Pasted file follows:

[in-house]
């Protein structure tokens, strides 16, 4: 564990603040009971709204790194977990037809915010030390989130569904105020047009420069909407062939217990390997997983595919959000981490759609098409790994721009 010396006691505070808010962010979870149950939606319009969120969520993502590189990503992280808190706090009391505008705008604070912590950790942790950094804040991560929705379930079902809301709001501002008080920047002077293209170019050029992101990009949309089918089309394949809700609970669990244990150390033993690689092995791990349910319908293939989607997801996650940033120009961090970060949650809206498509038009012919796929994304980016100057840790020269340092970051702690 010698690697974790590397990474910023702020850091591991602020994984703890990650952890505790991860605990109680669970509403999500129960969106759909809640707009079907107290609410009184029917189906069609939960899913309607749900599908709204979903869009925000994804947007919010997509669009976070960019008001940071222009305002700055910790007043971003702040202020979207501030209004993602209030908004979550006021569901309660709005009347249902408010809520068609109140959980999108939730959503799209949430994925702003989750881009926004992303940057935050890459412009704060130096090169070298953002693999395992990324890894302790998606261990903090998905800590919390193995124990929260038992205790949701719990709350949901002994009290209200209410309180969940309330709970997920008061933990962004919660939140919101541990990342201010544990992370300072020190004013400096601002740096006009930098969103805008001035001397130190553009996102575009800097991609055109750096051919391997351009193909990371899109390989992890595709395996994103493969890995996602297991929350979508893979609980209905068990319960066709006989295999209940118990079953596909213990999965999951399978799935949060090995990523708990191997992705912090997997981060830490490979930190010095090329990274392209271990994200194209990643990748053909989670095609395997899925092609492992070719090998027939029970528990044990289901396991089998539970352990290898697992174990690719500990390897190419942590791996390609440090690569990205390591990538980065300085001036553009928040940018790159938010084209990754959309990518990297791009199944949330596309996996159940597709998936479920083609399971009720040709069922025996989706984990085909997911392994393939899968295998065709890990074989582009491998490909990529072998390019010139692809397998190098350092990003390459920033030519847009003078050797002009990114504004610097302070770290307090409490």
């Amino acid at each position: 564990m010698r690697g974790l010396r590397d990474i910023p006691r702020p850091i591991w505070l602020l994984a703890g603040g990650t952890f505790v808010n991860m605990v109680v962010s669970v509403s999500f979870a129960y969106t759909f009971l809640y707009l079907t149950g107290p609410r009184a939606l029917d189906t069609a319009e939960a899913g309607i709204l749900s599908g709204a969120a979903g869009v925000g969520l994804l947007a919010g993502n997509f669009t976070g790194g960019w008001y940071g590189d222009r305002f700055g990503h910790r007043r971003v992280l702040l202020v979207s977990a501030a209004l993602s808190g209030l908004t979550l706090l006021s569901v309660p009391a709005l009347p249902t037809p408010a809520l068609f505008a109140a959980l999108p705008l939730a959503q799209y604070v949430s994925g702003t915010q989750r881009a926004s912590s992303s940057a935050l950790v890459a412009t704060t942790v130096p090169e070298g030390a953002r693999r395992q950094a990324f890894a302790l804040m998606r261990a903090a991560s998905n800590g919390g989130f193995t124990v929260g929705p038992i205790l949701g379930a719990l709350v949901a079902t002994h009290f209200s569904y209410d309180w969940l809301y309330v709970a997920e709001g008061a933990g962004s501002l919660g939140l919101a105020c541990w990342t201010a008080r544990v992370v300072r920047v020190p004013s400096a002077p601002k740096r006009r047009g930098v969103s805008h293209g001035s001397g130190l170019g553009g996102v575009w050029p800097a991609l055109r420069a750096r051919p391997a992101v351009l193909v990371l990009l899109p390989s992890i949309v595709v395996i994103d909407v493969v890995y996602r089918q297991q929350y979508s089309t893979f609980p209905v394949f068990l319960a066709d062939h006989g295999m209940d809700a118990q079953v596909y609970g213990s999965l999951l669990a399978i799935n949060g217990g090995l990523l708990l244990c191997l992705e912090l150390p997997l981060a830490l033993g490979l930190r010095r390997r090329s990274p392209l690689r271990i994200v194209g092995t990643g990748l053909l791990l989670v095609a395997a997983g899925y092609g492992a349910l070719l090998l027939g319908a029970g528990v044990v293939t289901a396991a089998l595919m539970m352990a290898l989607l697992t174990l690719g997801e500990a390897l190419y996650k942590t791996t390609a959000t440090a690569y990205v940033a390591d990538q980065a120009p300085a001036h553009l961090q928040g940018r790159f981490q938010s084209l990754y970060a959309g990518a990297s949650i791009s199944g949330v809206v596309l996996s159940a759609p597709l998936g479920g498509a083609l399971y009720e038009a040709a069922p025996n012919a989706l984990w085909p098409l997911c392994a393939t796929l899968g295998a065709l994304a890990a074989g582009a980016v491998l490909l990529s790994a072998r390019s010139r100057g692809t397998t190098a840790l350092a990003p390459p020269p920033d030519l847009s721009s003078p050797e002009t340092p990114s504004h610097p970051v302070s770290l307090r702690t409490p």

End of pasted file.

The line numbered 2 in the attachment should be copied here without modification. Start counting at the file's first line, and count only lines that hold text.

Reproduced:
């Protein structure tokens, strides 16, 4: 564990603040009971709204790194977990037809915010030390989130569904105020047009420069909407062939217990390997997983595919959000981490759609098409790994721009 010396006691505070808010962010979870149950939606319009969120969520993502590189990503992280808190706090009391505008705008604070912590950790942790950094804040991560929705379930079902809301709001501002008080920047002077293209170019050029992101990009949309089918089309394949809700609970669990244990150390033993690689092995791990349910319908293939989607997801996650940033120009961090970060949650809206498509038009012919796929994304980016100057840790020269340092970051702690 010698690697974790590397990474910023702020850091591991602020994984703890990650952890505790991860605990109680669970509403999500129960969106759909809640707009079907107290609410009184029917189906069609939960899913309607749900599908709204979903869009925000994804947007919010997509669009976070960019008001940071222009305002700055910790007043971003702040202020979207501030209004993602209030908004979550006021569901309660709005009347249902408010809520068609109140959980999108939730959503799209949430994925702003989750881009926004992303940057935050890459412009704060130096090169070298953002693999395992990324890894302790998606261990903090998905800590919390193995124990929260038992205790949701719990709350949901002994009290209200209410309180969940309330709970997920008061933990962004919660939140919101541990990342201010544990992370300072020190004013400096601002740096006009930098969103805008001035001397130190553009996102575009800097991609055109750096051919391997351009193909990371899109390989992890595709395996994103493969890995996602297991929350979508893979609980209905068990319960066709006989295999209940118990079953596909213990999965999951399978799935949060090995990523708990191997992705912090997997981060830490490979930190010095090329990274392209271990994200194209990643990748053909989670095609395997899925092609492992070719090998027939029970528990044990289901396991089998539970352990290898697992174990690719500990390897190419942590791996390609440090690569990205390591990538980065300085001036553009928040940018790159938010084209990754959309990518990297791009199944949330596309996996159940597709998936479920083609399971009720040709069922025996989706984990085909997911392994393939899968295998065709890990074989582009491998490909990529072998390019010139692809397998190098350092990003390459920033030519847009003078050797002009990114504004610097302070770290307090409490």